This past week, I’ve put together my first legit theme for Hugo, and it’s for a pretty niche audience: recovery groups.
The Problem: Recovery Groups are Still on Dial Up
Most groups are in the stone age when it comes to technology. If they do have a page, it’s something that looks terrible, was made a century ago, and is no longer maintained.
Groups have regular literature and liturgy that circulates for participation in every meeting–often occurring many times through the week.
All groups depend on donations for their expenses, yet for most of them, COVID was the first time they’d even considered online collections.
When I identified a need for recovery groups to have a minimal online presence during the pandemic, I built a few sites, and then realized it would be more beneficial to have a theme template to offer widely.
The re-cover theme was born from this need. It is meant to address the more common web needs of a group. Namely, a clean, readable and easily accessible site for any member to:
- Find basic information about the meeting. i.e. location, times, format.
- Access the meeting guide and participate without the need for paper handouts.
- Access any online only meeting resources.
- Contribute donations to the group easily online.
The Process: Adapting a Theme From a Site
And both sites were almost mirror images of each other in terms of functionality. The visuals were different because I enjoy minimalist design, but aside from some copy details and minor group specific differences, they were the same site.
This was a good exercise for me in building from scratch, but not great in terms of reusable code.
So, I fired up a new Hugo site and theme, and started backfilling it with the format and information I knew that virtually every group would need.
For universally used copy, I made files called partials which were able to be used throughout the theme to display various things like readings. This eliminated the need to re-write and format things that pretty much all groups are going to use.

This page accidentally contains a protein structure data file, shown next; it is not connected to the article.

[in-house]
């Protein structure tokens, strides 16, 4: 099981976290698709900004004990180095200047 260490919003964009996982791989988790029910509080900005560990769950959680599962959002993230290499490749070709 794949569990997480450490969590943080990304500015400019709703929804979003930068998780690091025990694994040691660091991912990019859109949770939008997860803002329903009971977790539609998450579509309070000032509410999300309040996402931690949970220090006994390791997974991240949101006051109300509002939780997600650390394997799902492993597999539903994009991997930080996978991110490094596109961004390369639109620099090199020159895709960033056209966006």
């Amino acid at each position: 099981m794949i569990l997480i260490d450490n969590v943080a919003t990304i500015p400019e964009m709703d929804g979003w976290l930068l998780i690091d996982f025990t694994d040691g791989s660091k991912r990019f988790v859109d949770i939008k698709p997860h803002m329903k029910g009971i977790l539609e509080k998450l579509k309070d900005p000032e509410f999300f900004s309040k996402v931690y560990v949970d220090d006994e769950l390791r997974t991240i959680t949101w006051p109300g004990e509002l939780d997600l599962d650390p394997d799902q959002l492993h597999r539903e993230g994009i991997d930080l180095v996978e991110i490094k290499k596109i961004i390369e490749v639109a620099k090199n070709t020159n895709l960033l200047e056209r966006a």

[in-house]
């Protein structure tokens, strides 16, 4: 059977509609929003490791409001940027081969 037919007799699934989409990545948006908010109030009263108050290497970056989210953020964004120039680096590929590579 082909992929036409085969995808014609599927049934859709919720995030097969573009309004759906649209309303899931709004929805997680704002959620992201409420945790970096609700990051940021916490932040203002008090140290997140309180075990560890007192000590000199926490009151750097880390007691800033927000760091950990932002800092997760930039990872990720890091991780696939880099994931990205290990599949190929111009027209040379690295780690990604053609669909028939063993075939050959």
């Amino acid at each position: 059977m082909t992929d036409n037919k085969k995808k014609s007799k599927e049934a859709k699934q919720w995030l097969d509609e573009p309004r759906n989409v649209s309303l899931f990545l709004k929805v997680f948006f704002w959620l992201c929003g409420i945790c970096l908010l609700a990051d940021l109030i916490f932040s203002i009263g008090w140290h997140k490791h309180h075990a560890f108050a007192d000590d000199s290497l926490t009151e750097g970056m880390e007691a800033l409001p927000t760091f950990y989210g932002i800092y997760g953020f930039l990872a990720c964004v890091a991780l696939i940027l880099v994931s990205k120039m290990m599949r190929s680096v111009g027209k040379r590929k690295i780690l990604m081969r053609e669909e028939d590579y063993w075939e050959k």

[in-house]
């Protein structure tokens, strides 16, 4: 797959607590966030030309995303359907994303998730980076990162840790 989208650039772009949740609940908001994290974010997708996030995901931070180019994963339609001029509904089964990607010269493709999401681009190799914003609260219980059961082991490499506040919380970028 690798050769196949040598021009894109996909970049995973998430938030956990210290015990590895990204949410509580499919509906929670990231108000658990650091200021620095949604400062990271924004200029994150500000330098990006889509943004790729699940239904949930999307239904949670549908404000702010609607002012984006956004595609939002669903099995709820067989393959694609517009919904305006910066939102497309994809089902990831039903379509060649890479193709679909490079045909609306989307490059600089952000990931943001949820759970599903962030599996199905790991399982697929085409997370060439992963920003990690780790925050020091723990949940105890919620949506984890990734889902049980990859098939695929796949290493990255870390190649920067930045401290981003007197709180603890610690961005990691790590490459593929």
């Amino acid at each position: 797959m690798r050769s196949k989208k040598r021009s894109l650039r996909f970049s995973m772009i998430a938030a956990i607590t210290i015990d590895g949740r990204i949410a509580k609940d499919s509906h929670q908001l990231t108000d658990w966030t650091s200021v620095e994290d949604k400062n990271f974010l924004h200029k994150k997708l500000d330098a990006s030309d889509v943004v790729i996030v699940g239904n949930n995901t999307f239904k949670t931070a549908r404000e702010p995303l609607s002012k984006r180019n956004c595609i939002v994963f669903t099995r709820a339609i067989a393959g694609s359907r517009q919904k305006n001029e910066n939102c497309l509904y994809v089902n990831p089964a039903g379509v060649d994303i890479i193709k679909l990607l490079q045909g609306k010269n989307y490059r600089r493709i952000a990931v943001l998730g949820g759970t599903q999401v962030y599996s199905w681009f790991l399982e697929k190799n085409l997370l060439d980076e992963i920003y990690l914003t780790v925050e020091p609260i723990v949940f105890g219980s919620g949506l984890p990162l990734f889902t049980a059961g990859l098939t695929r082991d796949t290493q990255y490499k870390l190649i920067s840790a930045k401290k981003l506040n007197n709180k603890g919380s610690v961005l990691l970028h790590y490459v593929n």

It also allows for the ability to add additional needs in the future on a case by case basis, and simply add that to the overall theme.
For group specific information, I setup a config file which can be edited all in one place up front.
After this, the site generator will automatically use all those group specific values to display the pages properly.
I’ve been interested in Jamstack development generally and Hugo as a static site generator specifically for a few years now.
The ecosystem provides a way for relatively green developers to jump into projects that are more technical than, say building a Squarespace site, but more accessible than languishing through impossibly complex codebases. Ever since tinkering with Hugo for the first time while at the hospital for the birth of our second child, I’ve singled it out from the other players as the SSG I’d like to know better. I figure it’ll be better to actually learn React before jumping into Next or Gatsby.
Tooling & Getting Started
I am a sucker for tinkering. Projects like this are littered with learning opportunities straight out of the gate and all the way through to after it’s live (I made a couple modifications this morning after waking up and realizing I hadn’t included the ability to add a Google Analytics tag!)
If you’re wondering where to start with web development, or with the Jamstack, or with programming…just jump in to the nearest thing that interests you.
The learning that happens along the way continues to fuel me for the next project and inspire me to keep going.
Thanks for reading, and have a great one! I’d love to connect; feel free to drop a message to me on LinkedIn or Twitter.